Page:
I have a brain. I find it useful. After living in Los Angeles for the best part of a year I was worried that brain might have atrophied and be about to seep out of my left ear. So I decided to crank it back up and do a Master’s Degree. I chose Children’s Literature because that was where my love of stories and writing was born. I studied, at distance, and gained my MA through Roehampton University, which houses the National Centre for Research in Children’s Literature. My area of particular interest is mental illness in children’s literature and I wrote my dissertation on ‘Representations of Female Mental Illness in contemporary Children’s Literature’. My MA was handed to me by Jacqueline Wilson. She is really small.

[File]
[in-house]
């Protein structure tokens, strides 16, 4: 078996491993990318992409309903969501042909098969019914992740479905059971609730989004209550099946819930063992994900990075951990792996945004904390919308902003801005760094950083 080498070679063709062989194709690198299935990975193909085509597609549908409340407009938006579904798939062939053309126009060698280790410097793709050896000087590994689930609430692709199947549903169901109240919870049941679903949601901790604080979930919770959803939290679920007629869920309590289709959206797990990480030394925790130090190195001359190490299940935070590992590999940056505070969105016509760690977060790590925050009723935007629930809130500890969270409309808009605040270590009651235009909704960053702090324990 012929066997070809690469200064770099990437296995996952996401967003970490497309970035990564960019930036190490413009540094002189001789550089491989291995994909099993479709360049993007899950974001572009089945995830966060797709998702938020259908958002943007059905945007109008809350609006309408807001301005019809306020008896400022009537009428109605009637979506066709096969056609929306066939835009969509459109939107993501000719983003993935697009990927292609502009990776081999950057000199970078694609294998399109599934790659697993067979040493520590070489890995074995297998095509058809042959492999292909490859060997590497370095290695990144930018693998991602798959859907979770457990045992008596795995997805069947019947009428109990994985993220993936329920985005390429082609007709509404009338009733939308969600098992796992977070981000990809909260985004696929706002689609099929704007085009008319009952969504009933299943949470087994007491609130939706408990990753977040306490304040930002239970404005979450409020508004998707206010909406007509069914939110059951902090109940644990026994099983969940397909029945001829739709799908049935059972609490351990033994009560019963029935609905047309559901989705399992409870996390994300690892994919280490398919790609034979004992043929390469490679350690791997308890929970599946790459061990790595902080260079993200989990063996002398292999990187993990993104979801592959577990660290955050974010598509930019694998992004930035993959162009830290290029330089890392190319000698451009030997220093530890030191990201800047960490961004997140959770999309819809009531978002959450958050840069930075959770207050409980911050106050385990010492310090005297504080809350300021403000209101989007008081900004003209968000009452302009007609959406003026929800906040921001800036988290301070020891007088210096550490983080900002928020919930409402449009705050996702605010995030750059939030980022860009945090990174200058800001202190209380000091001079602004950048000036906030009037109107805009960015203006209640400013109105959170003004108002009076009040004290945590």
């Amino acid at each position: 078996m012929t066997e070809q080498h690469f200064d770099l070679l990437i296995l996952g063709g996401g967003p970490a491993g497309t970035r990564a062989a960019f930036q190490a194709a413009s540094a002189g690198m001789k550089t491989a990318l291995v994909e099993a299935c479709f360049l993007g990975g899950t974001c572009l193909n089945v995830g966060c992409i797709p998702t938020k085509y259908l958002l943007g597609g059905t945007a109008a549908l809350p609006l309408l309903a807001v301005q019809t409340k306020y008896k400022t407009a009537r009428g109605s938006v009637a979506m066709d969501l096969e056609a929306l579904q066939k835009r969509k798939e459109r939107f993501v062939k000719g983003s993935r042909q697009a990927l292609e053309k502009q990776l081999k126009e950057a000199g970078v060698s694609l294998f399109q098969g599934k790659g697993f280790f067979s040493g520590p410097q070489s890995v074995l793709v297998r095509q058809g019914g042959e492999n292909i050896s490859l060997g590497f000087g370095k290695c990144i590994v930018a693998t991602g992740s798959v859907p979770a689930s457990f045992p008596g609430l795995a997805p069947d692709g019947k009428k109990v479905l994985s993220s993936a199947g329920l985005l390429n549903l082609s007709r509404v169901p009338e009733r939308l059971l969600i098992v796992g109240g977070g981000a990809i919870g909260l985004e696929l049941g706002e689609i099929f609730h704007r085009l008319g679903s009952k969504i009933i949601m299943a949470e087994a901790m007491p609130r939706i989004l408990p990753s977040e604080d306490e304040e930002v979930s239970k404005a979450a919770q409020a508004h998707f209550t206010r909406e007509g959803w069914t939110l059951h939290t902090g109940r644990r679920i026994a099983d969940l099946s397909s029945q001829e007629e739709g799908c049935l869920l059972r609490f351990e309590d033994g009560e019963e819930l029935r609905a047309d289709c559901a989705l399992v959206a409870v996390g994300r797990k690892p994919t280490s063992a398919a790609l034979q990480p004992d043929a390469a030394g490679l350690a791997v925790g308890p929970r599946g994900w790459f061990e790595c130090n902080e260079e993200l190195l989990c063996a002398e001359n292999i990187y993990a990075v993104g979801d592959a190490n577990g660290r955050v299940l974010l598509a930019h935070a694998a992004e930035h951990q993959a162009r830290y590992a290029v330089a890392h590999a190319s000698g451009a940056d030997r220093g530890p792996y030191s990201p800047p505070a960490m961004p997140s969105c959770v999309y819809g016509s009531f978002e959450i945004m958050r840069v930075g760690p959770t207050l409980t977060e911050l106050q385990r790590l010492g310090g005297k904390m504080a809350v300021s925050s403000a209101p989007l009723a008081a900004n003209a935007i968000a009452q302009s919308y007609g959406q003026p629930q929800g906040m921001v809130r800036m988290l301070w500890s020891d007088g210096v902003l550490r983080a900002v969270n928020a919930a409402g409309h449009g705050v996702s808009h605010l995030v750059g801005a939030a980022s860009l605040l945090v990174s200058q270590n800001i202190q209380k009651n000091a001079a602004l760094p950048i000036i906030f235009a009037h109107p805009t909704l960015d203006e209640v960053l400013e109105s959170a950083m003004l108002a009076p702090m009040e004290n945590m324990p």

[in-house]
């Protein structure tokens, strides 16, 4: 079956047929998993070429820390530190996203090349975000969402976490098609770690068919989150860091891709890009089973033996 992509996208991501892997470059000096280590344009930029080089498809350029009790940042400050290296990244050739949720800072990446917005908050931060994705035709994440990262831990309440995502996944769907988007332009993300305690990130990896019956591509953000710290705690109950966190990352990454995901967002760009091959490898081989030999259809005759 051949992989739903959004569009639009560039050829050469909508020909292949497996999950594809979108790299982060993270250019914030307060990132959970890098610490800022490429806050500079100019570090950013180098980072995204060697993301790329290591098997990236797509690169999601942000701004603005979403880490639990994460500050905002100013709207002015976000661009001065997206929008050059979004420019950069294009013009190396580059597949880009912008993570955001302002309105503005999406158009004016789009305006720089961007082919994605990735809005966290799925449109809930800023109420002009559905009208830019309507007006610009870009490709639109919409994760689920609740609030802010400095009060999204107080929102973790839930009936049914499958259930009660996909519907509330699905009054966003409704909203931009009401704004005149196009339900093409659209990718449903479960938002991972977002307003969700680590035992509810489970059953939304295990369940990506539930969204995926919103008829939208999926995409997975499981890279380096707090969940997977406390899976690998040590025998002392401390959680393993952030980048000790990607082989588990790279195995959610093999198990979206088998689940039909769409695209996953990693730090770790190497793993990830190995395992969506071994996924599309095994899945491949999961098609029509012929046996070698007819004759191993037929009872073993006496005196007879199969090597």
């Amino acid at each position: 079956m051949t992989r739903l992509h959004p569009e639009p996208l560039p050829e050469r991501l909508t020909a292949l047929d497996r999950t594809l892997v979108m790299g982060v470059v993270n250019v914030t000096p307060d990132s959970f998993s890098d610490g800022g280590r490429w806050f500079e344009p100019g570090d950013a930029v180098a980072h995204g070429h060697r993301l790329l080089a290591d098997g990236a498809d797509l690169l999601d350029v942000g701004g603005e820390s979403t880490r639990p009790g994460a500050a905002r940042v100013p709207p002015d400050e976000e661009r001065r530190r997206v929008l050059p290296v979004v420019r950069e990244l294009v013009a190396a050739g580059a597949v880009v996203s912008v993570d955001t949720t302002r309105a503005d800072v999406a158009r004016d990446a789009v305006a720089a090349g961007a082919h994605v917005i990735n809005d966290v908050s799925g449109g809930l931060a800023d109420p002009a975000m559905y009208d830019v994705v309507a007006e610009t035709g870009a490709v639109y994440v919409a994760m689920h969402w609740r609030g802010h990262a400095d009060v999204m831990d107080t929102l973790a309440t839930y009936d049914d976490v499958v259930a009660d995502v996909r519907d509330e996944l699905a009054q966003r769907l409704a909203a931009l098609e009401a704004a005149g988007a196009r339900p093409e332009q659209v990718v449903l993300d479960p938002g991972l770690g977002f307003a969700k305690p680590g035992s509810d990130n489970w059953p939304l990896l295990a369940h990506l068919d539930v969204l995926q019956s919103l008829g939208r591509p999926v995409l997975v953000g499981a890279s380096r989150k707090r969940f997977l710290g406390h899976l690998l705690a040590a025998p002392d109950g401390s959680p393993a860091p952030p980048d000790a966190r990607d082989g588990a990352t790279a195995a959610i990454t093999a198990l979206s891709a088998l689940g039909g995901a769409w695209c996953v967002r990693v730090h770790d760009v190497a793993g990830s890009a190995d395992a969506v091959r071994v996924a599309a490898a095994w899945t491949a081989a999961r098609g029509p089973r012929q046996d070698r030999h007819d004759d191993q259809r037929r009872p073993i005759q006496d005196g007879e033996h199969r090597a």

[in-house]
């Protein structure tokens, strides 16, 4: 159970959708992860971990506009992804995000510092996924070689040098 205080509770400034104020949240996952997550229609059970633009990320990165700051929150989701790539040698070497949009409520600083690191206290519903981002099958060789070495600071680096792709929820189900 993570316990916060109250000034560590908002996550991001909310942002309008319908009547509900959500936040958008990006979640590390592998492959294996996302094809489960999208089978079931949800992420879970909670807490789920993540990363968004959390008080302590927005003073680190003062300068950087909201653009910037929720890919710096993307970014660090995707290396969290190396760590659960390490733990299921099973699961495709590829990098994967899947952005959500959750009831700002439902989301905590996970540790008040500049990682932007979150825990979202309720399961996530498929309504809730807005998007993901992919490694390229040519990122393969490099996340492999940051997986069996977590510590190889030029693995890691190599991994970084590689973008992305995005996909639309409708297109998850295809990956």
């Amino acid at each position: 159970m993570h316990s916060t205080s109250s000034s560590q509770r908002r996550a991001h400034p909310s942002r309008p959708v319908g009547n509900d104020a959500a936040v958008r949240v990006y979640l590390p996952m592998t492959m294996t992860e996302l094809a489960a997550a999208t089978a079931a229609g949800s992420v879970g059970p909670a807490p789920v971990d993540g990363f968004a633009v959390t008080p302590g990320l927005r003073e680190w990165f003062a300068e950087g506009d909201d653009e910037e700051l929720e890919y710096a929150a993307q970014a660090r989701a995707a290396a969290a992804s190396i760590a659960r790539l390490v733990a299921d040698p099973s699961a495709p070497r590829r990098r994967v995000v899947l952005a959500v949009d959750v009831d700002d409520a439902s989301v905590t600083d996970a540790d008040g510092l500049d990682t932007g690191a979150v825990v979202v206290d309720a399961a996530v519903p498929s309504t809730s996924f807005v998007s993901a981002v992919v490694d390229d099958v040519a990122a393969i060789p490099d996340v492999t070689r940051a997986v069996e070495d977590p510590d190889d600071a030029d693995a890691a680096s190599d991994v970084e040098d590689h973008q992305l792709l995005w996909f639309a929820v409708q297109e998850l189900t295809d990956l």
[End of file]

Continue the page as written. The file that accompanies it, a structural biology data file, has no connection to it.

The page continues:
After a bit of a breather I turned one of the chapters from my MA dissertation into an academic article. It was published! ‘The Picture of Madness: Visual Narratives of female Mental Illness in Contemporary Children’s Literature’ was published in July 2016 in the academic journal Children’s Literature in Education (Springer).
I then presented my article ‘Sssshhhhh! The Explosion of the Audiobook in the Digital Age’ at the 2016 International Summit of the Book (run by the Library of Congress), discussing the boom of the modern audiobook, whether the economic means of production affects the quality of the product and, indeed, whether or not that matters.
Afterwards, I considered moving on to a PhD but then realised I was wearing my pants inside out and therefore probably didn’t have enough time to squeeze it in if I can’t even dress myself properly.
How mental illness is portrayed to children is of the utmost import to me and this remains my field of interest in academia (do you see how I just sounded all academic by using words like ‘field’ and ‘utmost’ and ‘and’).
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